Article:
• Job Scheduling: The Resource Manager has a pluggable scheduler component, which means the algorithm that decides how resources are distributed among the various applications can be swapped out depending on the requirements of the cluster. Commonly used schedulers include the Capacity Scheduler and the Fair Scheduler, which ensure that resources are shared fairly among all the applications or according to specific rules.
     

The Resource Manager is designed for scalability and can manage a large number of resources spread across many nodes in a Hadoop cluster. It optimizes resource utilization and ensures that user applications run efficiently. Its architecture is robust and can handle the loss of a Node Manager by reallocating tasks to other nodes.

Node Manager

The Node Manager is the YARN component that operates at the node level in a Hadoop cluster. It is responsible for managing the application's execution environment, monitoring resource usage (CPU, memory, disk, network) on each node, and reporting this information back to the Resource Manager.

Key Responsibilities of the Node Manager

  • Container Management: One of the primary roles of the Node Manager is to manage containers. Containers are the execution units in YARN, and the Node Manager is in charge of starting, stopping, and managing these containers according to the directives from the Resource Manager.
     
  • Resource Monitoring: It continuously monitors the resource usage of each container and reports this data to the Resource Manager. This monitoring helps in maintaining an efficient allocation of resources and ensures that no single application over-utilizes resources to the detriment of others in the cluster.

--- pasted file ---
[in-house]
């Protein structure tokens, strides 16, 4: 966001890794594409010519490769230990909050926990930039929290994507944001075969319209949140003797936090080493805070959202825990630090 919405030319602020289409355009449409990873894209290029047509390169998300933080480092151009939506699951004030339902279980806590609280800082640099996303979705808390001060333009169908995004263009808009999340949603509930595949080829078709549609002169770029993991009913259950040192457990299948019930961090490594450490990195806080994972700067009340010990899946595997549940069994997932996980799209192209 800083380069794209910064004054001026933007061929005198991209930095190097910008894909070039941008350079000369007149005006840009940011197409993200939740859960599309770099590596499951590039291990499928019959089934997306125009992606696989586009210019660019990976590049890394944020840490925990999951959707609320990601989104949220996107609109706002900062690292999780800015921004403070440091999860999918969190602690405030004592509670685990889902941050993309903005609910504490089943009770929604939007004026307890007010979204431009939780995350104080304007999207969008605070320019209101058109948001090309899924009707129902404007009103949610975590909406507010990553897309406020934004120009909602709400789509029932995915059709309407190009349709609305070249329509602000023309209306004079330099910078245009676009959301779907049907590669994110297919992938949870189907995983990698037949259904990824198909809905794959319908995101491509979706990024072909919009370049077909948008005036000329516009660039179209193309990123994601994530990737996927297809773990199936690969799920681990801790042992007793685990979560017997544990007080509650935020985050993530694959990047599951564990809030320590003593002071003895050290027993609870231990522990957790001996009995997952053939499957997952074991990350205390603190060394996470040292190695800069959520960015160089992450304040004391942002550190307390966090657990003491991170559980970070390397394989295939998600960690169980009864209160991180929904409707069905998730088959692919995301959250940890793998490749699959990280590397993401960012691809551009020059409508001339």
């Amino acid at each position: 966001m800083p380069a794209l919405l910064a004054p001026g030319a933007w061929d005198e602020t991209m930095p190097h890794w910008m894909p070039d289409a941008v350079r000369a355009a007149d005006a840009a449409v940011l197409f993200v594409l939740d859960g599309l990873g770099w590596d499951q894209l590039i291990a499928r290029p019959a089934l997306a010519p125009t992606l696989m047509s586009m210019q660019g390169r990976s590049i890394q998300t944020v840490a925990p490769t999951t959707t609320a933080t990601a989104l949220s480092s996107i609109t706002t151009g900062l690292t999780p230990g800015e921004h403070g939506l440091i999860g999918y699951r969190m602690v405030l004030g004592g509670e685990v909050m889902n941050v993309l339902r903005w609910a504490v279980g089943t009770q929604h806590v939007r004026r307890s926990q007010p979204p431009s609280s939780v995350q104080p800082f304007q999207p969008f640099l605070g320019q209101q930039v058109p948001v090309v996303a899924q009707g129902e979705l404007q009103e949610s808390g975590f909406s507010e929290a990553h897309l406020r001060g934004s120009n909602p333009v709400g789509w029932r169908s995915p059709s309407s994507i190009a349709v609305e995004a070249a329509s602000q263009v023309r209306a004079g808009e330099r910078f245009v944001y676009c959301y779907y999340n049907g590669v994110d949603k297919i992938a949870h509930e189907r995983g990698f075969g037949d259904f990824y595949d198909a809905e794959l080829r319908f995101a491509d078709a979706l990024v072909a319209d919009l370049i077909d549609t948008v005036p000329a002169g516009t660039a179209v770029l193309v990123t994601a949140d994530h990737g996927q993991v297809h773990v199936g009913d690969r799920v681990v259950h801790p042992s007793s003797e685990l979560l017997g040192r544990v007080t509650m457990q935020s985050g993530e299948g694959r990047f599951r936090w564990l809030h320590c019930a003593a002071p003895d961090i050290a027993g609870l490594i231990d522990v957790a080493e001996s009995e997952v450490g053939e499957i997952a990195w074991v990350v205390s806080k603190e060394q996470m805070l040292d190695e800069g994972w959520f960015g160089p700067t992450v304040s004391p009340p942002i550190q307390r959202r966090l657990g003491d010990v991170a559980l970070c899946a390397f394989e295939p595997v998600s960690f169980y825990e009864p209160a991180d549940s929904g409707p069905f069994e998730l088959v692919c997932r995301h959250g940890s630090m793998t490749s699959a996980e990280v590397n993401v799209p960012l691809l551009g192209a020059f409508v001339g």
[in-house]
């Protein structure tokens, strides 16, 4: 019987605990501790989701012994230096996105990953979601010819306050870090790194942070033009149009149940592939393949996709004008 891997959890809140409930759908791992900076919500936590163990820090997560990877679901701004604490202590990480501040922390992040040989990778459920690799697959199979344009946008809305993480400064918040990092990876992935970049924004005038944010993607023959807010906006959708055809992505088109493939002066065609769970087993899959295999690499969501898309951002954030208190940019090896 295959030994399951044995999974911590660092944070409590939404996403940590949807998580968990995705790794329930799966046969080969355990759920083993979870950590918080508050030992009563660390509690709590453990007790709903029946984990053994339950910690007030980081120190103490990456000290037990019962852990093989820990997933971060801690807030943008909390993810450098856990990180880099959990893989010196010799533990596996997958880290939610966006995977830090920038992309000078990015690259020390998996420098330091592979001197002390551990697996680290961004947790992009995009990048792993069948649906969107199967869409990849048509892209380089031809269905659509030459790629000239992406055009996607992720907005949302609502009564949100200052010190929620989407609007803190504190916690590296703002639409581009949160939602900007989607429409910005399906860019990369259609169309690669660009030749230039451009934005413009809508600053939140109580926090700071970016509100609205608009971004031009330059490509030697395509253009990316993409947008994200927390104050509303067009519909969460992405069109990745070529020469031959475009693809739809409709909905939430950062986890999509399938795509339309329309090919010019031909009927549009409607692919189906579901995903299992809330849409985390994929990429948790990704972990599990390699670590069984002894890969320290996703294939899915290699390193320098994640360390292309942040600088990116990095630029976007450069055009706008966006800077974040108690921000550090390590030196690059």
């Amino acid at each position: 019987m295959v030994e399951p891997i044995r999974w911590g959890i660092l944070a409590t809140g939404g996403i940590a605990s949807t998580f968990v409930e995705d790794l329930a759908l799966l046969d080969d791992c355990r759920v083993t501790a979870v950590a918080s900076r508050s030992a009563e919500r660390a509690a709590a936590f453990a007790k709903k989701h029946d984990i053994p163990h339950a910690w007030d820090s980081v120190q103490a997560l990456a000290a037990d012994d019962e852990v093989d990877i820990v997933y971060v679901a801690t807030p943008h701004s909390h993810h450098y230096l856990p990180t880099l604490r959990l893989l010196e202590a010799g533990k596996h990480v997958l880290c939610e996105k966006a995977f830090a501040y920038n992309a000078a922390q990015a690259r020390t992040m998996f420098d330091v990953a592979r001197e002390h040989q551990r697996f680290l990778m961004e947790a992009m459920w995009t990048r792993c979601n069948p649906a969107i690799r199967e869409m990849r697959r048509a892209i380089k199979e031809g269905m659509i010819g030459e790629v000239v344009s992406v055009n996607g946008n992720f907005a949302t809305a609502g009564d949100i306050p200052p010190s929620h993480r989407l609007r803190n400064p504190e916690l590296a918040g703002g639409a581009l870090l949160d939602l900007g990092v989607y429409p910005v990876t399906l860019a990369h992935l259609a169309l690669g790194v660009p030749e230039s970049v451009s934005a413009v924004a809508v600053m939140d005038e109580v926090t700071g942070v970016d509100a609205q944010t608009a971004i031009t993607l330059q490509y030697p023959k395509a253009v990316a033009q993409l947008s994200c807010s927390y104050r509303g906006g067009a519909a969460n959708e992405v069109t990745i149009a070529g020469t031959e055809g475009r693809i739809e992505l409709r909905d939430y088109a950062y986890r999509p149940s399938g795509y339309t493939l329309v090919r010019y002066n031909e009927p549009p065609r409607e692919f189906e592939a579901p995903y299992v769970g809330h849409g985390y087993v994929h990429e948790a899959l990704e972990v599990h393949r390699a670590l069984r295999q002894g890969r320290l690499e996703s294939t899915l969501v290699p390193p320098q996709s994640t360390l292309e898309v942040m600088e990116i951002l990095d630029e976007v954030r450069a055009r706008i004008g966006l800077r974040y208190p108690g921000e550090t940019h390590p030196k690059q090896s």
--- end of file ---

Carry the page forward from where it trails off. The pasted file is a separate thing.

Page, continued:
• Node Health Checks: The Node Manager also performs health checks on the node to ensure it is functioning properly. It checks for disk failures, software misconfigurations, and other system-level issues. If a problem is detected, the Node Manager can report these issues to the Resource Manager, which then takes steps to mitigate the issue, such as reallocating tasks to other nodes.
     
  • Log Management: Handling logs generated by applications and system components is another critical function. The Node Manager collects and manages these logs, which are crucial for debugging and understanding application behavior.
     

The Node Manager's ability to manage tasks and resources effectively makes it a vital component of the YARN architecture, enabling Hadoop to run applications smoothly across all nodes in the cluster.

Containers

In the context of YARN (Yet Another Resource Negotiator), containers play a critical role in managing the execution of tasks. A container in YARN represents a collection of physical resources, such as memory, CPU, and disks, on a single node.

Key Aspects of Containers in YARN

  • Resource Isolation: Containers provide isolated environments for tasks. This isolation helps in managing the resources more effectively because each container only has access to the resources that were allocated to it. This prevents tasks from using more resources than they were granted, which ensures fair resource usage across all tasks.